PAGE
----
Discerning what made T.S.Eliot (1888–1965) “indisputably the greatest poet writing in English in the 20th century,” a conservative English writer of our own day, Roger Scruton, has some interesting things to suggest to Catholics hanging on to their Faith by their fingertips in these early years of the 21st century – briefly, in the pain is the solution! If we are being crucified by the world around us, that is the Cross we are meant to be carrying.
Eliot was in poetry an arch-modernist. As Scruton says, “He overthrew the 19th century in literature and inaugurated the age of free verse, alienation and experiment.” One may well question whether Eliot’s final combination of high culture and Anglicanism is a sufficient solution to the problems he was tackling, but who can deny that with his famous poem, the “Waste Land” of 1922, he blazed the trail for contemporary English poetry? The enormous influence of his poems demonstrated at least that Eliot had his finger on the pulse of the times. He is a modern man, and he tackled head on the problem of modern times, summed up by Scruton as “fragmentation, heresy and unbelief.”
However, the “Waste Land” could not be the masterpiece that it is if it did not make some sense out of the chaos. It is in fact a brilliant portrait in a mere 434 lines of the shattered European “civilisation” that emerged from the ruins of World War I (1914 -1918). And how did Eliot manage to do that? Because as Scruton says, Eliot the arch-modernist was also an arch-conservative. Eliot had soaked himself in the great poets of the past, notably Dante and Shakespeare, but also in more modern masters such as Baudelaire and Wagner, and it is clear from the “Waste Land” that it is Eliot’s grasp of the order of the past that enabled him to get a handle on the disorder of the present.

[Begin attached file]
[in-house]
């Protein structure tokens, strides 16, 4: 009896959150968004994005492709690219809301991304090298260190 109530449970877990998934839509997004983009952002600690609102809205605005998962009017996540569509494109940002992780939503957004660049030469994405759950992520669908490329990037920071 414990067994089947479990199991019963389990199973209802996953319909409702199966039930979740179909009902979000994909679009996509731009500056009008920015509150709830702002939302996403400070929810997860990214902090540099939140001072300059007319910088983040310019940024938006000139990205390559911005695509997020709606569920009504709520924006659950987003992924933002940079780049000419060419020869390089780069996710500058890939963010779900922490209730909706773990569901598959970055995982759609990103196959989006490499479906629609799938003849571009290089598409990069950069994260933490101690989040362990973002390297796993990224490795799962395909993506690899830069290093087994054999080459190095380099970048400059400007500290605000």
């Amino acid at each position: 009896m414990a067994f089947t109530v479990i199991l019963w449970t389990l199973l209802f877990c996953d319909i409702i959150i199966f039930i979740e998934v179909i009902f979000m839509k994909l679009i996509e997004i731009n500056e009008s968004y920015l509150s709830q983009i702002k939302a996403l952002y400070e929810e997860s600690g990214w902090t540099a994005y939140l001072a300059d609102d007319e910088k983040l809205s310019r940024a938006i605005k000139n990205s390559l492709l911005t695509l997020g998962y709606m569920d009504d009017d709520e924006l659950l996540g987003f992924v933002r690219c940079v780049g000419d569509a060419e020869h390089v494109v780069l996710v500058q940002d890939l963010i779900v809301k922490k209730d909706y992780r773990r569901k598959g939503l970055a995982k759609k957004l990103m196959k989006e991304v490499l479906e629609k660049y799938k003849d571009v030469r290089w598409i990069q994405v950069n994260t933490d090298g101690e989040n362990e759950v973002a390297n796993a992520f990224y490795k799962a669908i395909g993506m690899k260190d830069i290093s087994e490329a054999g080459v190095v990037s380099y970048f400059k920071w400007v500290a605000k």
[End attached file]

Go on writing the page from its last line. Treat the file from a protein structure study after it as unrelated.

Scruton comments that if then Eliot blew away the great romantic tradition of 19th century English poetry, it is because that romanticism no longer corresponded to the reality of his age. “He believed that his contemporaries’ use of worn-out poetic diction and lilting rhythms betrayed a serious moral weakness: a failure to observe life as it really is, a failure to feel what must be felt towards the experience that is inescapably ours. And this failure is not confined, Eliot believed, to literature, but runs through the whole of modern life.” The search for a new literary idiom on Eliot’s part was therefore part of a larger search – “for the reality of modern experience.”
Now have we not seen, and do we not see, the same “serious moral weakness” inside the Church? One may call “Fiftiesism” that weakness of the Church of the 1950’s which was the direct father of the disaster of Vatican II in the 1960’s. What was it if not a refusal to look squarely at the modern world for what it is? A pretence that everything was nice, and everybody was nice? A pretence that if I just wrap myself up in an angelist sentimentality, then the problems of the Church in the Revolutionary world will just float away? And what is now the pretence that Rome really wants Catholic Tradition if not the same essential refusal of modern reality? As Eliot taught us that sentimentality is the death of true poetry, so Archbishop Lefebvre showed us that it is the death of true Catholicism. The arch-conservative Archbishop was the truest of modern Catholics.
Catholics, today’s reality may be crucifying us in any one of its many corrupt ways, but rejoice, again, says St Paul, rejoice, because in our own acceptance of our modern Cross today is our only salvation, and the only future for Catholicism